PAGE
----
Operating System Battles: Not what we think?

I recently moved to a Macintosh for my major home computer.  It does everything I need it to do, comes with my preferred web development language and server I can use for development, and lacks a lot of the problems I got tired of with Windows.  Simply, after evaluating everything, I realized I wasn't going to count on Windows 7 to fix issues, and liked the consumer-electronic focus of the Mac.

Of course, I also use a Windows Netbook from Asus that, as readers know, I quite adore.  Its small, fast, and efficient, and was very cheap.  Since I don't use it for excessive amounts of activity (mostly travel and writing), I keep it set up for limited use, with plenty of security, to avoid problems with Windows.

Then there's my cell phone, and I'm looking at Android . . .

The point of all this?  I think the idea that people are "dedicated" to one Operating System of any one kind is ridiculous, and is probably going away.  OK Hopefully IS going away.

I can move files from my Netbook to my Macintosh.  I can send assorted things through email in relatively universal formats.  The PHP I program with can be used – and developed on – a variety of servers.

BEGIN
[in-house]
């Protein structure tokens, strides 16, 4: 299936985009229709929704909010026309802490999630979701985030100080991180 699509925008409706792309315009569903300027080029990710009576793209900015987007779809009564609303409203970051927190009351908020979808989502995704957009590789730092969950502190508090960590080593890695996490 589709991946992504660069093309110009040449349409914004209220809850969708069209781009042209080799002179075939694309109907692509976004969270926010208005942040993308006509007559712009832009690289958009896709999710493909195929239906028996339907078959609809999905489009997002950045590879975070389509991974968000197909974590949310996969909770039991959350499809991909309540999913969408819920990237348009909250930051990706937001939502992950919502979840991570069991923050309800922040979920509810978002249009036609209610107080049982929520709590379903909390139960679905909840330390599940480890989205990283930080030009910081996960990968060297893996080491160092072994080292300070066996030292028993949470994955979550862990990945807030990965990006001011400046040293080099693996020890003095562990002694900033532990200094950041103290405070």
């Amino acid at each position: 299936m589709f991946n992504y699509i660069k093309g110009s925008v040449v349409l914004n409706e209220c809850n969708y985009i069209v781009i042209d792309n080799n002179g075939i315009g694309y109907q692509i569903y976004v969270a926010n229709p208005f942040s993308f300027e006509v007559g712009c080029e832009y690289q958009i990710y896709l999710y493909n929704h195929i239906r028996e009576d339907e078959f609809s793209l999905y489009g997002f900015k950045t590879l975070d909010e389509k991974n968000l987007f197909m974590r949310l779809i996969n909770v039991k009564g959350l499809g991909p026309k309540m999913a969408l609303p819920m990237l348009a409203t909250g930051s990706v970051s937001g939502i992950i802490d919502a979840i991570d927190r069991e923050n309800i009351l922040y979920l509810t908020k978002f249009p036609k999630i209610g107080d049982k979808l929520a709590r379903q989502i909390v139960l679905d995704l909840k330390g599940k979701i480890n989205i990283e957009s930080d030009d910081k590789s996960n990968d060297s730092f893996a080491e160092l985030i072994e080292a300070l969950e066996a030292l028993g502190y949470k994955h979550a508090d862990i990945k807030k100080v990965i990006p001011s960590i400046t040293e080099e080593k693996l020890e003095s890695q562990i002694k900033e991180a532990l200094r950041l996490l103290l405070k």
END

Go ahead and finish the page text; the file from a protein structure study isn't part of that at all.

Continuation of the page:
I think, yes, the various Operating System wars (part of the Everything Wars) are important, they affect things.  But I think the point that's often missed by people analyzing them is that people don't HAVE to be dedicated to one operating system, and in many cases aren't or can't be, or just don't care to.

Sure I have issues with Windows, but the Windows notebooks are cheap and I know enough about setting them up to limit their usage and make them secure.

Yes, Macs are pricier than Windows, but the ease of use and support means that on my high-powered must-use machine for my home office I have a lot of confidence.

Sure iPhones are pricey and Android is probably cheaper – but that's going to also depend on other factors.

The Operating System battles are important economically.  Companies will be affected.  But in all these events it's easy to miss a lot of us are "Multi-system" anyway.  Some OSes and hardware just work better for specific tasks and people.

So when placing your bets on your career as, say, a programmer, or on the technology you support, or use, keep this in mind.

I'm using everything but Linux at home.  And those Droids do seem tempting . . .

– Steven Savage